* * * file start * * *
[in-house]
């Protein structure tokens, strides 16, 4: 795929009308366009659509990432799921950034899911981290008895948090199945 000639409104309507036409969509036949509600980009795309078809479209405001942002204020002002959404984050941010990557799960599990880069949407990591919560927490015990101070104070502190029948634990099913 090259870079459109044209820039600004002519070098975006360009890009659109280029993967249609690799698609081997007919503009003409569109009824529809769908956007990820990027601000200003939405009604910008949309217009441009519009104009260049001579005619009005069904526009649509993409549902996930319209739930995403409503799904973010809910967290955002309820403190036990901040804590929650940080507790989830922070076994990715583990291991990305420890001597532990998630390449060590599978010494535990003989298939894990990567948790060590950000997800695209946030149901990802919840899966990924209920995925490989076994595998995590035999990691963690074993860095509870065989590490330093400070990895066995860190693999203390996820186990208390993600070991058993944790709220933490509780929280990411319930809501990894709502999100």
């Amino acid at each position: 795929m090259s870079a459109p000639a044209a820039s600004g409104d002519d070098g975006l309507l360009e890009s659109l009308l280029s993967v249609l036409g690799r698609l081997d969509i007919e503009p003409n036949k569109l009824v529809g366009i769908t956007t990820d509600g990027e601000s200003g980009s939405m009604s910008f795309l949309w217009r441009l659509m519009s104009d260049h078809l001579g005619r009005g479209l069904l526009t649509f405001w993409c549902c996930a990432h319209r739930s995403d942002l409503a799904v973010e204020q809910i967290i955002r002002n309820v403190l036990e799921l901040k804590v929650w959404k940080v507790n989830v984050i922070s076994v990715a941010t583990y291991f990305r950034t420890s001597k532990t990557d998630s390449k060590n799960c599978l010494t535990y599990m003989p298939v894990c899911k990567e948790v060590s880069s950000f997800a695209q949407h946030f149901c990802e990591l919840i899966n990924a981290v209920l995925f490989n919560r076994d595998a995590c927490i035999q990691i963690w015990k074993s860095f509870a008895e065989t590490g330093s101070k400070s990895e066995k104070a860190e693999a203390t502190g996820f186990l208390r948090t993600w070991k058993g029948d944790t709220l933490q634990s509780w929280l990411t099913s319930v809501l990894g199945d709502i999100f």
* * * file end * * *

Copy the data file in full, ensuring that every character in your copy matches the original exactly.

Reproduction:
[in-house]
């Protein structure tokens, strides 16, 4: 795929009308366009659509990432799921950034899911981290008895948090199945 000639409104309507036409969509036949509600980009795309078809479209405001942002204020002002959404984050941010990557799960599990880069949407990591919560927490015990101070104070502190029948634990099913 090259870079459109044209820039600004002519070098975006360009890009659109280029993967249609690799698609081997007919503009003409569109009824529809769908956007990820990027601000200003939405009604910008949309217009441009519009104009260049001579005619009005069904526009649509993409549902996930319209739930995403409503799904973010809910967290955002309820403190036990901040804590929650940080507790989830922070076994990715583990291991990305420890001597532990998630390449060590599978010494535990003989298939894990990567948790060590950000997800695209946030149901990802919840899966990924209920995925490989076994595998995590035999990691963690074993860095509870065989590490330093400070990895066995860190693999203390996820186990208390993600070991058993944790709220933490509780929280990411319930809501990894709502999100």
């Amino acid at each position: 795929m090259s870079a459109p000639a044209a820039s600004g409104d002519d070098g975006l309507l360009e890009s659109l009308l280029s993967v249609l036409g690799r698609l081997d969509i007919e503009p003409n036949k569109l009824v529809g366009i769908t956007t990820d509600g990027e601000s200003g980009s939405m009604s910008f795309l949309w217009r441009l659509m519009s104009d260049h078809l001579g005619r009005g479209l069904l526009t649509f405001w993409c549902c996930a990432h319209r739930s995403d942002l409503a799904v973010e204020q809910i967290i955002r002002n309820v403190l036990e799921l901040k804590v929650w959404k940080v507790n989830v984050i922070s076994v990715a941010t583990y291991f990305r950034t420890s001597k532990t990557d998630s390449k060590n799960c599978l010494t535990y599990m003989p298939v894990c899911k990567e948790v060590s880069s950000f997800a695209q949407h946030f149901c990802e990591l919840i899966n990924a981290v209920l995925f490989n919560r076994d595998a995590c927490i035999q990691i963690w015990k074993s860095f509870a008895e065989t590490g330093s101070k400070s990895e066995k104070a860190e693999a203390t502190g996820f186990l208390r948090t993600w070991k058993g029948d944790t709220l933490q634990s509780w929280l990411t099913s319930v809501l990894g199945d709502i999100f």